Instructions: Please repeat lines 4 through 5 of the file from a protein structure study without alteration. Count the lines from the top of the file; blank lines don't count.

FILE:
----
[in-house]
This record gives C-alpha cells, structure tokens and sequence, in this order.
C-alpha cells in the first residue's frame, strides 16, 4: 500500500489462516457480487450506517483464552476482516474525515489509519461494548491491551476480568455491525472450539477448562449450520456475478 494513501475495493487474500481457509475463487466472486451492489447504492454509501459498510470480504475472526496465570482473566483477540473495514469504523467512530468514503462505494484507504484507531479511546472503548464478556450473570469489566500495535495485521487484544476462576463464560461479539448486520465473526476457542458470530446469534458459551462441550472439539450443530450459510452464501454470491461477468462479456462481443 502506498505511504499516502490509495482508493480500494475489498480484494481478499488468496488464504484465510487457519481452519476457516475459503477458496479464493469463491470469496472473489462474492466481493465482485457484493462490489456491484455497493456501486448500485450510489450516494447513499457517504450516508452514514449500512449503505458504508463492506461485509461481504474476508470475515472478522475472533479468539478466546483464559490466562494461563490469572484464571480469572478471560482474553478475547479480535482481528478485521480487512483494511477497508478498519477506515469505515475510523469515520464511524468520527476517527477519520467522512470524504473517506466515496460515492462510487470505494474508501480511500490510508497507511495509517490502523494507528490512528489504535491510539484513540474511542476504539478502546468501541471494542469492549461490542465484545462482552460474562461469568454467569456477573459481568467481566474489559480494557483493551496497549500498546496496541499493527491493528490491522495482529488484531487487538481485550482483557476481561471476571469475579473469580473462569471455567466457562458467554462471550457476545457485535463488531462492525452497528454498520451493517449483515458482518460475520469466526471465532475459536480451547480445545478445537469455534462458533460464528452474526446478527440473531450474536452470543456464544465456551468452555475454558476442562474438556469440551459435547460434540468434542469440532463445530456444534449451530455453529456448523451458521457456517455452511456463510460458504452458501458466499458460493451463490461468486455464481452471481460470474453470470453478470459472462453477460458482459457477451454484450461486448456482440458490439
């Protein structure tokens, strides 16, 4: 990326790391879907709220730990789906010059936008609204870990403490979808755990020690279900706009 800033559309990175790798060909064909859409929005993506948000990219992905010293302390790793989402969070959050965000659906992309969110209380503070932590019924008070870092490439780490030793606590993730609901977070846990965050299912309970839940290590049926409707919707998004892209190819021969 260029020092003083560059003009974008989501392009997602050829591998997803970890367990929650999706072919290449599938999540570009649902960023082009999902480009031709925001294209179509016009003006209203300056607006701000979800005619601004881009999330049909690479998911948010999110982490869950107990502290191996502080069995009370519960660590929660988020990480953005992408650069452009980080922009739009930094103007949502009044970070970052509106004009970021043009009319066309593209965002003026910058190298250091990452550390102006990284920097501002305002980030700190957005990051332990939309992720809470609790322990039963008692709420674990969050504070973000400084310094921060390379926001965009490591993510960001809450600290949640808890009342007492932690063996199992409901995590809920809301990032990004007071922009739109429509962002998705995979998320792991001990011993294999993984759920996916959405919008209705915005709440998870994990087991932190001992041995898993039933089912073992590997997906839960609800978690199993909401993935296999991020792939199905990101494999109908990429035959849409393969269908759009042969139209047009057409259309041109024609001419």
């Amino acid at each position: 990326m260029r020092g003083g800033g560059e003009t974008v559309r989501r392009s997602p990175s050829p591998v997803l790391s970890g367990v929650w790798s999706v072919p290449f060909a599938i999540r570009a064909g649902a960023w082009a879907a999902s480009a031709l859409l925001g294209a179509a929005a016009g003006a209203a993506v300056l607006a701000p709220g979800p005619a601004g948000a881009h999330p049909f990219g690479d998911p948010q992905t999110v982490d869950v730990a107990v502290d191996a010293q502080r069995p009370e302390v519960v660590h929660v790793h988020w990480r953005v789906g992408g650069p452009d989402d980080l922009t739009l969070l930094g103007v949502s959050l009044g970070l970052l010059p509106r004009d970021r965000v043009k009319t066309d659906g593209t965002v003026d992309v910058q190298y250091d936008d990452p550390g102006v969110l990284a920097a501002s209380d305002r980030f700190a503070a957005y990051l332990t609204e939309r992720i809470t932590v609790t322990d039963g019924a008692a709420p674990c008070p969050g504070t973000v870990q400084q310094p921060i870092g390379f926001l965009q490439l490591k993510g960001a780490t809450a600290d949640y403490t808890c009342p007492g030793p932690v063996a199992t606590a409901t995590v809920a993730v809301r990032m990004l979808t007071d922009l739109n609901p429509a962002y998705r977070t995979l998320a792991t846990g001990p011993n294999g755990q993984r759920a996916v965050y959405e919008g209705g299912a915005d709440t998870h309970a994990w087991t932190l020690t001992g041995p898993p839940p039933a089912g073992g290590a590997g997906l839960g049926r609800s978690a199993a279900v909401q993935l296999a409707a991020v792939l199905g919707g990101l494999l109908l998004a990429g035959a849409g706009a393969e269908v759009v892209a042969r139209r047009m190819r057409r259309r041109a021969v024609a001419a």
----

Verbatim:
């Protein structure tokens, strides 16, 4: 990326790391879907709220730990789906010059936008609204870990403490979808755990020690279900706009 800033559309990175790798060909064909859409929005993506948000990219992905010293302390790793989402969070959050965000659906992309969110209380503070932590019924008070870092490439780490030793606590993730609901977070846990965050299912309970839940290590049926409707919707998004892209190819021969 260029020092003083560059003009974008989501392009997602050829591998997803970890367990929650999706072919290449599938999540570009649902960023082009999902480009031709925001294209179509016009003006209203300056607006701000979800005619601004881009999330049909690479998911948010999110982490869950107990502290191996502080069995009370519960660590929660988020990480953005992408650069452009980080922009739009930094103007949502009044970070970052509106004009970021043009009319066309593209965002003026910058190298250091990452550390102006990284920097501002305002980030700190957005990051332990939309992720809470609790322990039963008692709420674990969050504070973000400084310094921060390379926001965009490591993510960001809450600290949640808890009342007492932690063996199992409901995590809920809301990032990004007071922009739109429509962002998705995979998320792991001990011993294999993984759920996916959405919008209705915005709440998870994990087991932190001992041995898993039933089912073992590997997906839960609800978690199993909401993935296999991020792939199905990101494999109908990429035959849409393969269908759009042969139209047009057409259309041109024609001419």
């Amino acid at each position: 990326m260029r020092g003083g800033g560059e003009t974008v559309r989501r392009s997602p990175s050829p591998v997803l790391s970890g367990v929650w790798s999706v072919p290449f060909a599938i999540r570009a064909g649902a960023w082009a879907a999902s480009a031709l859409l925001g294209a179509a929005a016009g003006a209203a993506v300056l607006a701000p709220g979800p005619a601004g948000a881009h999330p049909f990219g690479d998911p948010q992905t999110v982490d869950v730990a107990v502290d191996a010293q502080r069995p009370e302390v519960v660590h929660v790793h988020w990480r953005v789906g992408g650069p452009d989402d980080l922009t739009l969070l930094g103007v949502s959050l009044g970070l970052l010059p509106r004009d970021r965000v043009k009319t066309d659906g593209t965002v003026d992309v910058q190298y250091d936008d990452p550390g102006v969110l990284a920097a501002s209380d305002r980030f700190a503070a957005y990051l332990t609204e939309r992720i809470t932590v609790t322990d039963g019924a008692a709420p674990c008070p969050g504070t973000v870990q400084q310094p921060i870092g390379f926001l965009q490439l490591k993510g960001a780490t809450a600290d949640y403490t808890c009342p007492g030793p932690v063996a199992t606590a409901t995590v809920a993730v809301r990032m990004l979808t007071d922009l739109n609901p429509a962002y998705r977070t995979l998320a792991t846990g001990p011993n294999g755990q993984r759920a996916v965050y959405e919008g209705g299912a915005d709440t998870h309970a994990w087991t932190l020690t001992g041995p898993p839940p039933a089912g073992g290590a590997g997906l839960g049926r609800s978690a199993a279900v909401q993935l296999a409707a991020v792939l199905g919707g990101l494999l109908l998004a990429g035959a849409g706009a393969e269908v759009v892209a042969r139209r047009m190819r057409r259309r041109a021969v024609a001419a």